How Can I Determine if a Computer is a Laptop or a Desktop Machine?

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Hey, Scripting Guy! Question

Hey, Scripting Guy! Is there any way to use WMI to determine whether a computer is a laptop or a desktop machine?

— CB

Spacer Hey, Scripting Guy! Answer Script Center

Hey, CB. You bet there is, although if you didn’t know that we have no idea how you’d figure it out on your own. It turns out there’s a goofy little WMI class called Win32_SystemEnclosure, and the ChassisTypes property can tell you whether a computer is a laptop, a desktop, or some other kind of top. Uh, type. Here a script that tells you what type of chassis you’re dealing with:

strComputer = "."
Set objWMIService = GetObject("winmgmts:" _
    & "{impersonationLevel=impersonate}!\\" & strComputer & "\root\cimv2")
Set colChassis = objWMIService.ExecQuery _
    ("Select * from Win32_SystemEnclosure")
For Each objChassis in colChassis
    For  Each strChassisType in objChassis.ChassisTypes
        Wscript.Echo strChassisType
    Next
Next

Ok, so the preceding script only kind of tells you what type of chassis you’re dealing with. The ChassisType property actually returns a number, which means when we run the script on the computer sitting here in front of us we get back a 10. What’s a 10? According to the WMI SDK, that means this is a notebook computer. And guess what? It is!

But you don’t have to refer to the SDK each time you check the chassis type. Here’s an expanded version of the script that uses a Select Case statement to convert these integers to something a bit more meaningful:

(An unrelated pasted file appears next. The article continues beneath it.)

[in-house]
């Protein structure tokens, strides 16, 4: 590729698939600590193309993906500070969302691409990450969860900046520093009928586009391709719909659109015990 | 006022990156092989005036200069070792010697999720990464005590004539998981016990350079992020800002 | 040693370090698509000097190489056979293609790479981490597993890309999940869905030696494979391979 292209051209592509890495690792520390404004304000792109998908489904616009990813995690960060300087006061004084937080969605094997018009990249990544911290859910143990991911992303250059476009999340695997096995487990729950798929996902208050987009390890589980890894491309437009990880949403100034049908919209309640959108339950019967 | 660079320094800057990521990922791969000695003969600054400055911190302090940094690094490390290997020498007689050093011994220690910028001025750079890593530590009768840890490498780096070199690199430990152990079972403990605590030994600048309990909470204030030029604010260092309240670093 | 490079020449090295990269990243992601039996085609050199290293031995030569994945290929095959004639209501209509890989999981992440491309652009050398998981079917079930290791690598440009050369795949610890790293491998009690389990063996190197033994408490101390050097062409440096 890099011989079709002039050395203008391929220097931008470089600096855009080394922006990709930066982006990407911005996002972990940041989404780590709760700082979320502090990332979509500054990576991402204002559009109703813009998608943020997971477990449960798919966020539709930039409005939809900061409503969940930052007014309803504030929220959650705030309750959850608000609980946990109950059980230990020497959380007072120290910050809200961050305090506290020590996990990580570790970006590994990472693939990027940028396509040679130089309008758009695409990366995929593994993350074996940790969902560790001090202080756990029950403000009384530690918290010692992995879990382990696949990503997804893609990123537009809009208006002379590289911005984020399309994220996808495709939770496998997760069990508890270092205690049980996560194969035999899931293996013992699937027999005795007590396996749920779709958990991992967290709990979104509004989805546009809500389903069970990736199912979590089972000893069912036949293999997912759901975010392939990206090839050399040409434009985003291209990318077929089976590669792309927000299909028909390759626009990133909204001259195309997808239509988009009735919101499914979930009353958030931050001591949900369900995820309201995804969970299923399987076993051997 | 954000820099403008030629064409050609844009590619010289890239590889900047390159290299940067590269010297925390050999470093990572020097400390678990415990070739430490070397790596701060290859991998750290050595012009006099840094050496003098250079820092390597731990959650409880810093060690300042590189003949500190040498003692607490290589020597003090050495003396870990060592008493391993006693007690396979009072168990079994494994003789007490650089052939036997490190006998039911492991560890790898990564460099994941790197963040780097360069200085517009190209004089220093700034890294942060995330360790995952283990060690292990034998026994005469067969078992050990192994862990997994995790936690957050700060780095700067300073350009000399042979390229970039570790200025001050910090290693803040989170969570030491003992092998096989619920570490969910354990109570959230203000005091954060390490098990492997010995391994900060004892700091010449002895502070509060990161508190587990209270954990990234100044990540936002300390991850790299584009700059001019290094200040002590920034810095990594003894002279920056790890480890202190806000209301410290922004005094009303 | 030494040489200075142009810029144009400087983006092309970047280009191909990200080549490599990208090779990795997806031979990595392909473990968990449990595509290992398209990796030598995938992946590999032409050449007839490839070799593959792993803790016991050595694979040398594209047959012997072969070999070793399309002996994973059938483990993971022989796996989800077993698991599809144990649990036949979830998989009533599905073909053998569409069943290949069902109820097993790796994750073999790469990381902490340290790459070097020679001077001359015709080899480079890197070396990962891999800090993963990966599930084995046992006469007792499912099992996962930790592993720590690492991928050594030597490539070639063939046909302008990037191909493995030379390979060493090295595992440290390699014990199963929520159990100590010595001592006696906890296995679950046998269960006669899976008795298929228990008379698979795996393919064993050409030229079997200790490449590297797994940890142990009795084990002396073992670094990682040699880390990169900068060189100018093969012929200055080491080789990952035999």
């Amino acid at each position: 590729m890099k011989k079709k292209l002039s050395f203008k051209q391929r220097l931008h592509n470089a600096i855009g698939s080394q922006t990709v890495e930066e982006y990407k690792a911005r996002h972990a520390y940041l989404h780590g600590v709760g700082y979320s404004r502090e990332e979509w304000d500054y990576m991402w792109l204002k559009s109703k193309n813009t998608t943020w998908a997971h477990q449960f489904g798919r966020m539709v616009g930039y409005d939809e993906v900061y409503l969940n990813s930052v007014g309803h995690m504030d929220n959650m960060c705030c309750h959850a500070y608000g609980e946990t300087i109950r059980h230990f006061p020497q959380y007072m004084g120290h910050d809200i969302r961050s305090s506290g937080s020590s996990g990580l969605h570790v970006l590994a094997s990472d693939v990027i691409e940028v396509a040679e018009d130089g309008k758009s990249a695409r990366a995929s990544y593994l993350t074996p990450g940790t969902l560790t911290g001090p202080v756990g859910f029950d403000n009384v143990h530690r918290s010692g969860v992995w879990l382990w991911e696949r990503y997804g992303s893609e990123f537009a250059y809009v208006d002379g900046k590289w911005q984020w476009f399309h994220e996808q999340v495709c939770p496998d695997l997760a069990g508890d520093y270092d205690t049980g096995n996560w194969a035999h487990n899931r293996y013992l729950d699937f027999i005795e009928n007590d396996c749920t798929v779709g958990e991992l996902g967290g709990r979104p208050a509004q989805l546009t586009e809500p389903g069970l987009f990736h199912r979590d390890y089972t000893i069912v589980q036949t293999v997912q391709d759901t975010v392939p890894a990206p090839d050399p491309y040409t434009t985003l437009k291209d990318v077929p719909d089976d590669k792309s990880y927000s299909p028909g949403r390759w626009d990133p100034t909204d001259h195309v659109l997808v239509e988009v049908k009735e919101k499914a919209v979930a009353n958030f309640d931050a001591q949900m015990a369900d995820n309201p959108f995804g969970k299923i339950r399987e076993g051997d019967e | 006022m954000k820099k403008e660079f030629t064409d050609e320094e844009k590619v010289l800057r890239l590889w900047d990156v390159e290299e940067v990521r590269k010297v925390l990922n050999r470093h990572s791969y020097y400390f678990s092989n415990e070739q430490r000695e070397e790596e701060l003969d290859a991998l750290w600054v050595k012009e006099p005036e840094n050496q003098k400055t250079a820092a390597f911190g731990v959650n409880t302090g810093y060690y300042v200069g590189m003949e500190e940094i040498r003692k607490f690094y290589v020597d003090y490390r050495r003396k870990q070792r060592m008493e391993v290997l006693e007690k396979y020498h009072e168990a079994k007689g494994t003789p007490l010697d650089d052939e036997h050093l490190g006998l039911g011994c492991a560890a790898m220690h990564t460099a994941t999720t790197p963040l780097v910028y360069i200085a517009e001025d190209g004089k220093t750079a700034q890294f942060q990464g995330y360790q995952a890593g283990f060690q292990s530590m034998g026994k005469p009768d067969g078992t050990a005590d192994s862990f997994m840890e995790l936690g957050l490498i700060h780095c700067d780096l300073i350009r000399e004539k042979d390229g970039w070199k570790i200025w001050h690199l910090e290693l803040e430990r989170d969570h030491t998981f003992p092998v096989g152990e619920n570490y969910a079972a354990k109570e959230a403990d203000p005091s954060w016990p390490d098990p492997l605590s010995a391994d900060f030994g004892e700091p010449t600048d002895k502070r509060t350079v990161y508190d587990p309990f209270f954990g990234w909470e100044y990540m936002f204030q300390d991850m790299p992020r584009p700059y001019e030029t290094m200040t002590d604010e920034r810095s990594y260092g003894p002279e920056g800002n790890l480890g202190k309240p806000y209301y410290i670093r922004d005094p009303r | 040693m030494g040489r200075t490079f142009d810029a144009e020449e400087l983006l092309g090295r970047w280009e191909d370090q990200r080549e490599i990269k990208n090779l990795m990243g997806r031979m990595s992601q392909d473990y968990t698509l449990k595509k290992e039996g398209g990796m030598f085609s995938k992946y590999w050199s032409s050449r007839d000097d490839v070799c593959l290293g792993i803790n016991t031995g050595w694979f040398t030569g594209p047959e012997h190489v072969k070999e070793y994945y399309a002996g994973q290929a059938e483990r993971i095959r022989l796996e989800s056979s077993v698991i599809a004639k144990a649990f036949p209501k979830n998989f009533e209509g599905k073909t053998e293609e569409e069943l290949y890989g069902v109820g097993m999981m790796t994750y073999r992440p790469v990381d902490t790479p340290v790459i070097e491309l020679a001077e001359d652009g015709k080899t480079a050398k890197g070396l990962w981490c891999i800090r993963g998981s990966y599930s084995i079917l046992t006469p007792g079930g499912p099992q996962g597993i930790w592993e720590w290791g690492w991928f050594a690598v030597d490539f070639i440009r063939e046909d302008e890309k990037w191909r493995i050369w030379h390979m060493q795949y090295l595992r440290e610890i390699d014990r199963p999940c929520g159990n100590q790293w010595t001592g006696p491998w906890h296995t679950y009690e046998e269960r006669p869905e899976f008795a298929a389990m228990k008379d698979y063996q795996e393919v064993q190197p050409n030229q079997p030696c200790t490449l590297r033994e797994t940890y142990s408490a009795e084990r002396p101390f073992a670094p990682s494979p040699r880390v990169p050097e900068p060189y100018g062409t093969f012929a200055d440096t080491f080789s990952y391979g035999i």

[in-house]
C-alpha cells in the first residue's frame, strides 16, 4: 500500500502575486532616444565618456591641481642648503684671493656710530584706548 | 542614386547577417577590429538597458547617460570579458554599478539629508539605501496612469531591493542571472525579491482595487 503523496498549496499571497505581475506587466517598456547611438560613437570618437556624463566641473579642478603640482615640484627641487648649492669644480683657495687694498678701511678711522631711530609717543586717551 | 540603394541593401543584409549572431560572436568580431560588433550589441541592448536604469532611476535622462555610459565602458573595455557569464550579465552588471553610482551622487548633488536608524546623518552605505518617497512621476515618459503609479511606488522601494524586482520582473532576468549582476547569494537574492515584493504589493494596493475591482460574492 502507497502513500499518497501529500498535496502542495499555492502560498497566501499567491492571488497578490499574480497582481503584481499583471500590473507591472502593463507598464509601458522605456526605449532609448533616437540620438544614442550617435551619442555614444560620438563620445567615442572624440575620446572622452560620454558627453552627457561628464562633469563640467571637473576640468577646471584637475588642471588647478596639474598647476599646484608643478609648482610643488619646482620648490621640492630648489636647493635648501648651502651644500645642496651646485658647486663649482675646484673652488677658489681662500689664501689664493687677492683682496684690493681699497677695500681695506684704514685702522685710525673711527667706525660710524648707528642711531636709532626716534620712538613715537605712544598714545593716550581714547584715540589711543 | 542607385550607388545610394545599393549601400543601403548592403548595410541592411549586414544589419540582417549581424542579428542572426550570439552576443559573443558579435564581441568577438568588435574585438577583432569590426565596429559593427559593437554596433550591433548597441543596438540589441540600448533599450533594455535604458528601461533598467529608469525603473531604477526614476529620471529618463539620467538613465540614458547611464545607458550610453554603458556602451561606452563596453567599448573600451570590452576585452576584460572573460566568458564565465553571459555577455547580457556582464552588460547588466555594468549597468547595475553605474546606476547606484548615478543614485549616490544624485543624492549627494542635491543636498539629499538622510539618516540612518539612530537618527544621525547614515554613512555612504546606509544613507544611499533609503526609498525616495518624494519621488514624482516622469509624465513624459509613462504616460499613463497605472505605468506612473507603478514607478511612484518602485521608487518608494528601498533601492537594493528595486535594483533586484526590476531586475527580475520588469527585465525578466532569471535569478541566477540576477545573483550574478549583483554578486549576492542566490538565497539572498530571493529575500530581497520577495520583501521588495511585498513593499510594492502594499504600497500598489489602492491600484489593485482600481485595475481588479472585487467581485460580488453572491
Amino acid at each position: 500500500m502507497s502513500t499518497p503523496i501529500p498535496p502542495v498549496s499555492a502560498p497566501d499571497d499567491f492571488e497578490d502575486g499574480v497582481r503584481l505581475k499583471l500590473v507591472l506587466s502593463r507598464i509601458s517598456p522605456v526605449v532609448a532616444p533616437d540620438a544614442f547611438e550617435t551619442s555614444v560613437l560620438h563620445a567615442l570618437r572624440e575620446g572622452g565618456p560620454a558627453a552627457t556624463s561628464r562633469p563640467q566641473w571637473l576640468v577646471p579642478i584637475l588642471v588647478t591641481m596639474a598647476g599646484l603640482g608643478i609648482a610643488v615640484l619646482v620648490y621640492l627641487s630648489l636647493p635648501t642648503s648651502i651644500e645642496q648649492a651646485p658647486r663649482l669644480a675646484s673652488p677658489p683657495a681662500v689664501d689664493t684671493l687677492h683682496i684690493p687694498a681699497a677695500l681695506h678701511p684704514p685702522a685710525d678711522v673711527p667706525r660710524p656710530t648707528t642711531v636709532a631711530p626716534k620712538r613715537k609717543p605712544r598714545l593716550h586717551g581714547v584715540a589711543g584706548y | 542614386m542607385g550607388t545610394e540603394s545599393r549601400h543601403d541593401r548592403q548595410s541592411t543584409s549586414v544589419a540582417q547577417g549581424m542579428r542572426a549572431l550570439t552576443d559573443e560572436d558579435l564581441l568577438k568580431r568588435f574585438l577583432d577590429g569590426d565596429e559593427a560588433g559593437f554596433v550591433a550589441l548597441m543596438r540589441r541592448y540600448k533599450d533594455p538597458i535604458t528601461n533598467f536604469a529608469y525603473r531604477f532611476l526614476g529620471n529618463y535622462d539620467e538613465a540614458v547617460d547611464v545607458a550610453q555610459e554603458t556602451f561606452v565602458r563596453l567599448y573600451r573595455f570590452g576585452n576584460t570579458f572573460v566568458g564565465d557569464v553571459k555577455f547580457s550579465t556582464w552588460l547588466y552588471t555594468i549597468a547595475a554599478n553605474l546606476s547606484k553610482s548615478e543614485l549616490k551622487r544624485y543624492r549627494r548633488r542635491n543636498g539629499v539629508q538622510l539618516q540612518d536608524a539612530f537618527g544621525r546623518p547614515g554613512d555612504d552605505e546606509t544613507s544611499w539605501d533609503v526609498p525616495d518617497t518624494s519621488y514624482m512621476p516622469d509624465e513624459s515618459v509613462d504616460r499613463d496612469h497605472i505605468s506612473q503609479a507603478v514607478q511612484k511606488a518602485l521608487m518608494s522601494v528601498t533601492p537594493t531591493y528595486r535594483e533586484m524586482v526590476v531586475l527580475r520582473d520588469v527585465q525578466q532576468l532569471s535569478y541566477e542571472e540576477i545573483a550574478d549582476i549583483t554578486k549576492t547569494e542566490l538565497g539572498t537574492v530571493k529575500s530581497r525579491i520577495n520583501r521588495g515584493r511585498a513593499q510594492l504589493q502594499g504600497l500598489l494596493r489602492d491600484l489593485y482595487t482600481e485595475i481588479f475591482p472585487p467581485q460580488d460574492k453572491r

strComputer = "."
Set objWMIService = GetObject("winmgmts:" _
    & "{impersonationLevel=impersonate}!\\" & strComputer & "\root\cimv2")
Set colChassis = objWMIService.ExecQuery _
    ("Select * from Win32_SystemEnclosure")
For Each objChassis in colChassis
    For  Each strChassisType in objChassis.ChassisTypes
        Select Case strChassisType
            Case 1
                Wscript.Echo "Other"
            Case 2
                Wscript.Echo "Unknown"
            Case 3
                Wscript.Echo "Desktop"
            Case 4
                Wscript.Echo "Low Profile Desktop"
            Case 5
                Wscript.Echo "Pizza Box"
            Case 6
                Wscript.Echo "Mini Tower"
            Case 7
                Wscript.Echo "Tower"
            Case 8
                Wscript.Echo "Portable"
            Case 9
                Wscript.Echo "Laptop"
            Case 10
                Wscript.Echo "Notebook"
            Case 11
                Wscript.Echo "Handheld"
            Case 12
                Wscript.Echo "Docking Station"
            Case 13
                Wscript.Echo "All-in-One"
            Case 14
                Wscript.Echo "Sub-Notebook"
            Case 15
                Wscript.Echo "Space Saving"
            Case 16
                Wscript.Echo "Lunch Box"
            Case 17
                Wscript.Echo "Main System Chassis"
            Case 18
                Wscript.Echo "Expansion Chassis"
            Case 19
                Wscript.Echo "Sub-Chassis"
            Case 20
                Wscript.Echo "Bus Expansion Chassis"
            Case 21
                Wscript.Echo "Peripheral Chassis"
            Case 22
                Wscript.Echo "Storage Chassis"
            Case 23
                Wscript.Echo "Rack Mount Chassis"
            Case 24
                Wscript.Echo "Sealed-Case PC"
            Case Else
                Wscript.Echo "Unknown"
            End Select
    Next
Next

Before you ask, no, we don’t really know what most of these chassis types are, nor do we know what the difference is between a portable, a laptop, and a notebook. We also don’t know why the ChassisTypes property is stored as an array. Does that mean a computer could have more than one chassis type? Don’t ask us; we don’t know. But give us a break: after all, we’re the Microsoft Scripting Guys, not the Microsoft Hardware Guys!

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